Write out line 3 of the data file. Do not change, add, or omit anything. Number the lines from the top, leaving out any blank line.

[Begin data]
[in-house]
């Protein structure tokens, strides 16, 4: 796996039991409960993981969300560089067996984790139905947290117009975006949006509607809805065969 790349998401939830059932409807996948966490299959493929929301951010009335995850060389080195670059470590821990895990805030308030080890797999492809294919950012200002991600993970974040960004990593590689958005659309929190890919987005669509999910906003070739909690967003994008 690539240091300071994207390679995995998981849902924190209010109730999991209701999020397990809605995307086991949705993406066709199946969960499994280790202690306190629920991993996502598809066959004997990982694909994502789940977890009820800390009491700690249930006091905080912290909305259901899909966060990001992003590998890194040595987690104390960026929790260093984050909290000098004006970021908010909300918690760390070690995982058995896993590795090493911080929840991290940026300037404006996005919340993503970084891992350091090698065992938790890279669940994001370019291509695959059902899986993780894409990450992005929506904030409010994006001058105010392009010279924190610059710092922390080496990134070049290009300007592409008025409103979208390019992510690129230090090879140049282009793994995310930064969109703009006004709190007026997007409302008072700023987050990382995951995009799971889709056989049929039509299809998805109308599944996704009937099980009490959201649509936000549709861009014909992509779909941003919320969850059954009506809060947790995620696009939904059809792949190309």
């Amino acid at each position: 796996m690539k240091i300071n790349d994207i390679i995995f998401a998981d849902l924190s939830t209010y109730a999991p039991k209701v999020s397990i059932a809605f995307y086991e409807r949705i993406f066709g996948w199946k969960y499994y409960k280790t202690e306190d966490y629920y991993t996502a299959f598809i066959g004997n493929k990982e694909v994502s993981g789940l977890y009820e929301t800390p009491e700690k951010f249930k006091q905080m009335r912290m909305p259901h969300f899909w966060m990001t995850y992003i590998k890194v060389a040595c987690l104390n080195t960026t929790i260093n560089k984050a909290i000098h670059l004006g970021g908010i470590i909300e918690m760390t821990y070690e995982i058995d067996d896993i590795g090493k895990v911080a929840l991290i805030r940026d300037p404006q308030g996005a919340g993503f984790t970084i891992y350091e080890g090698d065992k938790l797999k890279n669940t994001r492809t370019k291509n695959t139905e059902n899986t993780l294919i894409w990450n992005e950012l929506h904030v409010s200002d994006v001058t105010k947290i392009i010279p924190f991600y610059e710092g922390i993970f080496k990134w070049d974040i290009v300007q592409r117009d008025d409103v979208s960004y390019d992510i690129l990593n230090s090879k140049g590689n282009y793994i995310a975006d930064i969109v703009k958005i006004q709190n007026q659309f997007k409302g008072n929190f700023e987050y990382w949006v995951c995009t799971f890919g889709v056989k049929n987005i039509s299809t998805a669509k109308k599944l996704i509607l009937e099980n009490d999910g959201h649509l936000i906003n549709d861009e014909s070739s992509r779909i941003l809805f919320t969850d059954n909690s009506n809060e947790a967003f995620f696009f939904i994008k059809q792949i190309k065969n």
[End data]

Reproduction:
């Amino acid at each position: 796996m690539k240091i300071n790349d994207i390679i995995f998401a998981d849902l924190s939830t209010y109730a999991p039991k209701v999020s397990i059932a809605f995307y086991e409807r949705i993406f066709g996948w199946k969960y499994y409960k280790t202690e306190d966490y629920y991993t996502a299959f598809i066959g004997n493929k990982e694909v994502s993981g789940l977890y009820e929301t800390p009491e700690k951010f249930k006091q905080m009335r912290m909305p259901h969300f899909w966060m990001t995850y992003i590998k890194v060389a040595c987690l104390n080195t960026t929790i260093n560089k984050a909290i000098h670059l004006g970021g908010i470590i909300e918690m760390t821990y070690e995982i058995d067996d896993i590795g090493k895990v911080a929840l991290i805030r940026d300037p404006q308030g996005a919340g993503f984790t970084i891992y350091e080890g090698d065992k938790l797999k890279n669940t994001r492809t370019k291509n695959t139905e059902n899986t993780l294919i894409w990450n992005e950012l929506h904030v409010s200002d994006v001058t105010k947290i392009i010279p924190f991600y610059e710092g922390i993970f080496k990134w070049d974040i290009v300007q592409r117009d008025d409103v979208s960004y390019d992510i690129l990593n230090s090879k140049g590689n282009y793994i995310a975006d930064i969109v703009k958005i006004q709190n007026q659309f997007k409302g008072n929190f700023e987050y990382w949006v995951c995009t799971f890919g889709v056989k049929n987005i039509s299809t998805a669509k109308k599944l996704i509607l009937e099980n009490d999910g959201h649509l936000i906003n549709d861009e014909s070739s992509r779909i941003l809805f919320t969850d059954n909690s009506n809060e947790a967003f995620f696009f939904i994008k059809q792949i190309k065969n």